Man sitting on weight bench at gym looking depressed

How to know if you are overtraining

Key takeaways

  • Overtraining is when your muscles and/or central nervous system are unable to sufficiently recover between training sessions, leading to decreases in training performance, comfort, and enjoyment
  • Deload weeks and breaks from intensive training can be used to recover from the effects of overtraining
  • You can avoid overtraining by listening to your body, following a proper training plan, maximizing your recovery outside of the gym, and managing the stresses of your personal life

What is overtraining?

Overtraining is when your muscles and/or central nervous system (CNS) are unable to sufficiently recover between training sessions. This often occurs when excessively intense workouts are done repetitively without enough consideration for recovery. Depending on the severity, overtraining can result in plateaus or even regressions in training performance and muscle growth.

Signs and symptoms of overtraining

The symptoms of overtraining are generally always associated with decreases in training performance, comfort, and enjoyment. These include:

  • Feelings of weakness and tiredness
  • Chronic muscle soreness
  • Decreased motivation to work out
  • Lack of enthusiasm for activities in and outside of the gym
  • Difficulty concentrating
  • Lack of body coordination
  • Trouble sleeping or waking up
  • Elevated heart rate during exercise and at rest
  • Loss of appetite
  • Weight loss

Most of these symptoms can be caused by factors unrelated to training and are consequently overlooked by many gym-goers. However, regardless of the cause of these symptoms, having a number of them at once will still likely have the same effects as overtraining and lead to a decrease in training performance, comfort, and enjoyment.

How to recover from overtraining

Recovering from overtraining is all about ensuring that your rate of recovery is greater than your rate of fatigue. This is usually accomplished by using a deload week, which is a week in which you drastically reduce your training volume and intensity. Alternatively, this could be a week during which you simply avoid training altogether.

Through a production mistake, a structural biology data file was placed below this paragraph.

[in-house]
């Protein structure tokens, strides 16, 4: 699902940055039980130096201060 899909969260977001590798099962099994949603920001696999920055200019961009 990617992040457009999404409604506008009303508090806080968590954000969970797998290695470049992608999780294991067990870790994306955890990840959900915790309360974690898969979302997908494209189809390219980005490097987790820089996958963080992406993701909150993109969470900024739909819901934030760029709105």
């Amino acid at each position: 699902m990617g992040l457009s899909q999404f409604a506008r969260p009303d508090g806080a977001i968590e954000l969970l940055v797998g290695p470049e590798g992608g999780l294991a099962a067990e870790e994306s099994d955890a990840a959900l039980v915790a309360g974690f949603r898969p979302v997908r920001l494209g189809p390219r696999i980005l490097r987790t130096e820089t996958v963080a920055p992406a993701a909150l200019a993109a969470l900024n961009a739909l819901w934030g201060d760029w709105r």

For more information on how you should use and structure deloads, refer to Why, when, and how to deload.

Ways you can avoid overtraining in the future

For the most part, the best way to avoid overtraining is to simply listen to your body and take signs of fatigue seriously. However, you can also take proactive steps to avoid overtraining by focusing on maximizing your recovery in a number of ways.

1. Don’t overtrain individual muscle groups

Training a single muscle group too frequently and intensively can lead to excessive soreness and fatigue in that one muscle group. This can negatively impact your overall training performance.

To prevent this from happening, make use of the following basic recovery guidelines:

  • Avoid training muscle groups more than two or three times a week (unless in the case of appropriate full-body training programs)
  • Allow each muscle group at least 48 hours to recover between training sessions (again, unless you’re following a full-body program)

2. Get enough sleep each night

Sleep is when your body does most of its recovering. This includes healing from the traumas of training, as well as facilitating muscle growth and strength adaptations. In accordance with most recommendations, you should be getting between 7 and 9 hours of sleep each and every night. Otherwise, you’re likely leaving results on the table and increasing your risk of overtraining.

3. Fuel your body properly

In order for your body to recover, it requires the necessary nutrients and energy. Without optimal nutrition, your body is unable to repair the muscle damage caused by your workouts. This results in your muscles becoming extra sore, fatigued, and unable to grow.

To learn how to properly fuel your body to avoid overtraining and to maximize your results, see our Nutrition Guide for more information.

4. Manage your personal life stress

As was previously mentioned, many of the symptoms of overtraining can be caused by factors completely unrelated to your training. Regardless of the cause of these symptoms, they still have the same negative effects on your training. Therefore, you must consider the stresses of your personal life—breakups, issues at work, family concerns, etc.—when assessing problems with your training performance and recovery.

The importance of following a good training program

One of the most important parts of a well-designed training program is its consideration for recovery. In order for a training program to help you to see long-term progress, it must strategically plan deload weeks around periods of increased workout intensity. If you’re designing your own training program, this can take plenty of trial and error to get right.

If you wish to avoid the guessing games associated with planning your own routines, consider using one of our Weight Training Programs. Our programs are specifically designed to maximize results while minimizing the risk of overtraining.

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